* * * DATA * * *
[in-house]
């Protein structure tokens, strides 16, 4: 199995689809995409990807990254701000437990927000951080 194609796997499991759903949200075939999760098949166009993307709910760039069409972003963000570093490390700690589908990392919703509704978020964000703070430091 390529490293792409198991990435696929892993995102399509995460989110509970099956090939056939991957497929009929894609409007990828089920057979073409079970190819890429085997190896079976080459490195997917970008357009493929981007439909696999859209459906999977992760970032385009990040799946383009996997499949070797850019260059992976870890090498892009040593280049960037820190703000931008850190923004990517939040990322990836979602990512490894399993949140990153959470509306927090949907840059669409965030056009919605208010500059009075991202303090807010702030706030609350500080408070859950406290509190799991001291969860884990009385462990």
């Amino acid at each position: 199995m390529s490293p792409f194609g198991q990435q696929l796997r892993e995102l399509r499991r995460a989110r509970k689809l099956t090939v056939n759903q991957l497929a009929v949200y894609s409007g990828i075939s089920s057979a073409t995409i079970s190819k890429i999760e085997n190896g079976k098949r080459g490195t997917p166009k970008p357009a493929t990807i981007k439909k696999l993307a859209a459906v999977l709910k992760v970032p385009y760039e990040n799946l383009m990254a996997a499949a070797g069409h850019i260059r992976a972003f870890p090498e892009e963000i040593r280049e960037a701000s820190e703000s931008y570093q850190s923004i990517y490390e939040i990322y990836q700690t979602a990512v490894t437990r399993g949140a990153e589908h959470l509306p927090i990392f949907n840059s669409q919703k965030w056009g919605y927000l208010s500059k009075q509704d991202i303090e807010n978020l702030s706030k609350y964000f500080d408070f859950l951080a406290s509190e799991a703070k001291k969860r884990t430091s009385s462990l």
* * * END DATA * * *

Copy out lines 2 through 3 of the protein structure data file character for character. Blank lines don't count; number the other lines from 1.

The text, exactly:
């Protein structure tokens, strides 16, 4: 199995689809995409990807990254701000437990927000951080 194609796997499991759903949200075939999760098949166009993307709910760039069409972003963000570093490390700690589908990392919703509704978020964000703070430091 390529490293792409198991990435696929892993995102399509995460989110509970099956090939056939991957497929009929894609409007990828089920057979073409079970190819890429085997190896079976080459490195997917970008357009493929981007439909696999859209459906999977992760970032385009990040799946383009996997499949070797850019260059992976870890090498892009040593280049960037820190703000931008850190923004990517939040990322990836979602990512490894399993949140990153959470509306927090949907840059669409965030056009919605208010500059009075991202303090807010702030706030609350500080408070859950406290509190799991001291969860884990009385462990």
């Amino acid at each position: 199995m390529s490293p792409f194609g198991q990435q696929l796997r892993e995102l399509r499991r995460a989110r509970k689809l099956t090939v056939n759903q991957l497929a009929v949200y894609s409007g990828i075939s089920s057979a073409t995409i079970s190819k890429i999760e085997n190896g079976k098949r080459g490195t997917p166009k970008p357009a493929t990807i981007k439909k696999l993307a859209a459906v999977l709910k992760v970032p385009y760039e990040n799946l383009m990254a996997a499949a070797g069409h850019i260059r992976a972003f870890p090498e892009e963000i040593r280049e960037a701000s820190e703000s931008y570093q850190s923004i990517y490390e939040i990322y990836q700690t979602a990512v490894t437990r399993g949140a990153e589908h959470l509306p927090i990392f949907n840059s669409q919703k965030w056009g919605y927000l208010s500059k009075q509704d991202i303090e807010n978020l702030s706030k609350y964000f500080d408070f859950l951080a406290s509190e799991a703070k001291k969860r884990t430091s009385s462990l």